First off, I must say all three light therapy wearables did really well in terms of packaging and presentation. These things might seem trivial, but when you’re spending a few hundred bucks on a tiny piece of technology, you want to feel you’re getting your money’s worth throughout the whole experience, including the moment you unbox your new gadget. So hats off, to Ayo, Pocket Sky, and Luminette for putting the effort in. Now let’s take a look at each wearable in turn.
Unboxing Luminette 3
The biggest of the three boxes, Luminette, when you lift the lid, inside there’s a really nice blue/grey case, like an oversized version of something you’d get for an expensive pair of sunglasses. The case is some kind of semi-rigid plastic, so whilst it’s not a hard-case per se, it will definitely do a good job of protecting your device if you want to pack it inside a suitcase.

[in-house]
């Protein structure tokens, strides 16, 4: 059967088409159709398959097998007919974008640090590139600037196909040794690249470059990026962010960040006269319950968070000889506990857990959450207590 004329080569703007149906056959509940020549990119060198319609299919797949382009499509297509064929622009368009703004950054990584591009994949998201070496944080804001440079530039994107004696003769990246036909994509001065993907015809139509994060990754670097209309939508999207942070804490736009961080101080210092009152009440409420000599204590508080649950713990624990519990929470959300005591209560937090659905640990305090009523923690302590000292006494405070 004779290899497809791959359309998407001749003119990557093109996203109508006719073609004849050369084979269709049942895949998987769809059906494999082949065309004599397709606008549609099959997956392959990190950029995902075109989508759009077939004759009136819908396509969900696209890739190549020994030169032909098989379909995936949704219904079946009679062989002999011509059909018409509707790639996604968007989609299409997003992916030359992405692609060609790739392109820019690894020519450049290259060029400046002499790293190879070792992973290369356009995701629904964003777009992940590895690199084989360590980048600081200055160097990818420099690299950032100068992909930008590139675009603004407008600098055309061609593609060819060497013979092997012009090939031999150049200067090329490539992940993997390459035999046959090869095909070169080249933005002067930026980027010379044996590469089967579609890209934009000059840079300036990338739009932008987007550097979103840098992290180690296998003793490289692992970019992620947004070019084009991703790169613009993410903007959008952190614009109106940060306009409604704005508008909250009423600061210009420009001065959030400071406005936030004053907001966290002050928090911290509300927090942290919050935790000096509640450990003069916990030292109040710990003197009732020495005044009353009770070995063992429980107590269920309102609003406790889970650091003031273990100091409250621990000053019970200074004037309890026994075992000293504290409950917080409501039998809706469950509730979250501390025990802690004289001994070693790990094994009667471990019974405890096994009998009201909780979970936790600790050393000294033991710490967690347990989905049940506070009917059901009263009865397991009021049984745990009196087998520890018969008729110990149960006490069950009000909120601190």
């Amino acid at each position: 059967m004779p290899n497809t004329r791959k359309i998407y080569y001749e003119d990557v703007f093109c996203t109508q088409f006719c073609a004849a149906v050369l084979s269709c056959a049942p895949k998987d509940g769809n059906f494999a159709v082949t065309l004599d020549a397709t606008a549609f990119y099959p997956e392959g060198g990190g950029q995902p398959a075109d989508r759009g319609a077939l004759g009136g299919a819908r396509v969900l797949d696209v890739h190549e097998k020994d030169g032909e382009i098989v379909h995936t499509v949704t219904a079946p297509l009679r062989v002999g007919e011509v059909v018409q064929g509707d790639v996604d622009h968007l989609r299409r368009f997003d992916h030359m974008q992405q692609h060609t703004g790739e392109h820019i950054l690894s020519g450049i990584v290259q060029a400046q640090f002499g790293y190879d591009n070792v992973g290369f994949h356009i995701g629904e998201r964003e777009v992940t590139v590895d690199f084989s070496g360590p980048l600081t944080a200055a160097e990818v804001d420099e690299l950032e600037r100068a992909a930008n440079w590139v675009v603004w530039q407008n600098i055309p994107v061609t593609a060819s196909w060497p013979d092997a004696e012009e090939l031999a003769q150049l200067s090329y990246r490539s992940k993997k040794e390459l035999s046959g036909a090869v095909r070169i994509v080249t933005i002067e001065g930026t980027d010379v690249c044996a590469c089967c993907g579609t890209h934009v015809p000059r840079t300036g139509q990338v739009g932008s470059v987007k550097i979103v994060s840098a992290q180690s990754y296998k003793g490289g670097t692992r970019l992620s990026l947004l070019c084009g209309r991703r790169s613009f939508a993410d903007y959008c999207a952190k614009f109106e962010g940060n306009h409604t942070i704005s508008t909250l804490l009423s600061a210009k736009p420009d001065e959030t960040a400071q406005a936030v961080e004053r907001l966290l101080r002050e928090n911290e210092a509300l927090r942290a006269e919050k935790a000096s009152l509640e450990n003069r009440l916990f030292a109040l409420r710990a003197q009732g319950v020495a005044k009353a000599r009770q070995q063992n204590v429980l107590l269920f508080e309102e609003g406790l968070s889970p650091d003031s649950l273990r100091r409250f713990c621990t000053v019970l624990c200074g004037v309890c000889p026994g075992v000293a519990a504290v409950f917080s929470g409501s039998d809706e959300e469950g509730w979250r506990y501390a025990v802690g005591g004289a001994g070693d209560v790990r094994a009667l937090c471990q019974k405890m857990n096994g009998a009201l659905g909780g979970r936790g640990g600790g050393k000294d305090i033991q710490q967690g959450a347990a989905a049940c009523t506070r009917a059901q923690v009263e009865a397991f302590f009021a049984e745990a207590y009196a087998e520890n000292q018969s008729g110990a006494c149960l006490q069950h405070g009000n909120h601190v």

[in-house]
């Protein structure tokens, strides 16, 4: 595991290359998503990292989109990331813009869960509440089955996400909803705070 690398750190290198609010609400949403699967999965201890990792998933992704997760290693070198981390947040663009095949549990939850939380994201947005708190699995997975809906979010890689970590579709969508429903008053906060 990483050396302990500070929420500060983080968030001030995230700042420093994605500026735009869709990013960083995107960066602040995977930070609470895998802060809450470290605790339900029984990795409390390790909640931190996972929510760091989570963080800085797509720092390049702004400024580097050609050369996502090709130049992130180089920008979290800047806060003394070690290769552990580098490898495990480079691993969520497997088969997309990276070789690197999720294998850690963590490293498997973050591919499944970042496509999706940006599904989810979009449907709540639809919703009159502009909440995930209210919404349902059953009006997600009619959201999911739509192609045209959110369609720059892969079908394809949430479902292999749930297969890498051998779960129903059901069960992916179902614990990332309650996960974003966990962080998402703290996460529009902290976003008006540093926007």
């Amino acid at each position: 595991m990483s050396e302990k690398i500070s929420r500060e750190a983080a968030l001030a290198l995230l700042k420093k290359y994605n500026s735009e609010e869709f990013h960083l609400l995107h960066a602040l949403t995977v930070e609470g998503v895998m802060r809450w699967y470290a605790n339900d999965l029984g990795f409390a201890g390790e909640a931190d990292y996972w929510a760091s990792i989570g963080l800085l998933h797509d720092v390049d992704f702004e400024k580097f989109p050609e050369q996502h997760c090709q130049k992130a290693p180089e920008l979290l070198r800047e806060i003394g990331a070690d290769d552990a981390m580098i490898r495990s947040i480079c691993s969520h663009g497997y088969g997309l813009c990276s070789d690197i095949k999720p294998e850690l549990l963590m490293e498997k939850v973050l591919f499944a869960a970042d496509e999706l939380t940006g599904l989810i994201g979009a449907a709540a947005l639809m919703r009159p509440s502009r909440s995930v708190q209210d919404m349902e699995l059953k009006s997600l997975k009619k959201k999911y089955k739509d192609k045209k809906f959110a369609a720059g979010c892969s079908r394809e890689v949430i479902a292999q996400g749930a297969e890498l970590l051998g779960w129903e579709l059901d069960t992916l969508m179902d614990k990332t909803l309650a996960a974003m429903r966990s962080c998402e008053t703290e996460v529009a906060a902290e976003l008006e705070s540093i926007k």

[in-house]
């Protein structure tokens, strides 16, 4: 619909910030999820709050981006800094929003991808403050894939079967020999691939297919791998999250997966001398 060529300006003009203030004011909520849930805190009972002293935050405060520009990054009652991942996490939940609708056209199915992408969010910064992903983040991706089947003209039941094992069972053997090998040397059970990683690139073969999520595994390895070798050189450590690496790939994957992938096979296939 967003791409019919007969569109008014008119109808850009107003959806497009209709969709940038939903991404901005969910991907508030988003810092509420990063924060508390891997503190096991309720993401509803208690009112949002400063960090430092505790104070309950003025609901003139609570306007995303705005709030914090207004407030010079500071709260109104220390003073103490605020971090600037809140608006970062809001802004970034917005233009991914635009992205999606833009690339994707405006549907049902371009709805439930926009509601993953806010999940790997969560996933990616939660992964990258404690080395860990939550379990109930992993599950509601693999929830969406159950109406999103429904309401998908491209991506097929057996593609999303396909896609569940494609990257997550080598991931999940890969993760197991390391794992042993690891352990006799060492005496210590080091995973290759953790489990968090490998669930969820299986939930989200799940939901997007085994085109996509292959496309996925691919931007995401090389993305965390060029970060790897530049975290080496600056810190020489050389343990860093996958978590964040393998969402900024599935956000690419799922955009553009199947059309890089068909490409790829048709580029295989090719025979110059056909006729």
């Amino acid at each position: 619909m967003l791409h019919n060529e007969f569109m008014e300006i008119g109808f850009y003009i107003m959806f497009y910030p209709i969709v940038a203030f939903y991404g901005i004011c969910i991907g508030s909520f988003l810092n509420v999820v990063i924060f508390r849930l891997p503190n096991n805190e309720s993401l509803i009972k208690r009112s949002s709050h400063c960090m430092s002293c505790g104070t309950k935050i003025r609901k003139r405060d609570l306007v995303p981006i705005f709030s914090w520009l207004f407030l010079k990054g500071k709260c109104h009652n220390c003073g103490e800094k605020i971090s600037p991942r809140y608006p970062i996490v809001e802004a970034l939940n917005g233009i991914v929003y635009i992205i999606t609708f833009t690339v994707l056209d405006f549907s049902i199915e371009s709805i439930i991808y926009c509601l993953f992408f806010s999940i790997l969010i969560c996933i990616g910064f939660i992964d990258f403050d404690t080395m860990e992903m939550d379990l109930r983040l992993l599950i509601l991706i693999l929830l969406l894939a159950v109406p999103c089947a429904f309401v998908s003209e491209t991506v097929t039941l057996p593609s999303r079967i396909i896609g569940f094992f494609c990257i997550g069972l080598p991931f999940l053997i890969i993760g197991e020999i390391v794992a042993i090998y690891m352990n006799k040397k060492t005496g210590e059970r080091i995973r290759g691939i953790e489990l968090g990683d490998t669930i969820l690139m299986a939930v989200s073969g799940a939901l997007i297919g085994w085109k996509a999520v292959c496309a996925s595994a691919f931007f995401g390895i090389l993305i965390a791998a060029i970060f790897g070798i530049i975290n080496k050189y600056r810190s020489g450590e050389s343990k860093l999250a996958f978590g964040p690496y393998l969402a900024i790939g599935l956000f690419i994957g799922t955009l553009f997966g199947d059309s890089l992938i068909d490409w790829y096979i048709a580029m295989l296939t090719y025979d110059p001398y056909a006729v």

Unzipping the case reveals Luminette, cradled in plush fabric lining, with a handy zip section at the top for keeping your accessories, and the device fits inside the case nice and snugly, no rattling about.
Taking Luminette 3 out of the case, I was impressed by the build quality and engineering. The product feels very solid, the result of over a decades experience of being in business. The plastics feel durable, solid hinges, and out of the three, it gives the most impression of being a ‘medical device’, which is fitting in a way, as Luminette has indeed been used in countless clinical settings and research studies.
In terms of connectivity and buttons, you get a power button on top of the device and inside the visor section there’s a micro-USB port for charging as well as a 3-LED display for battery status. Plus on the side you have another 3 LEDs to indicate light intensity.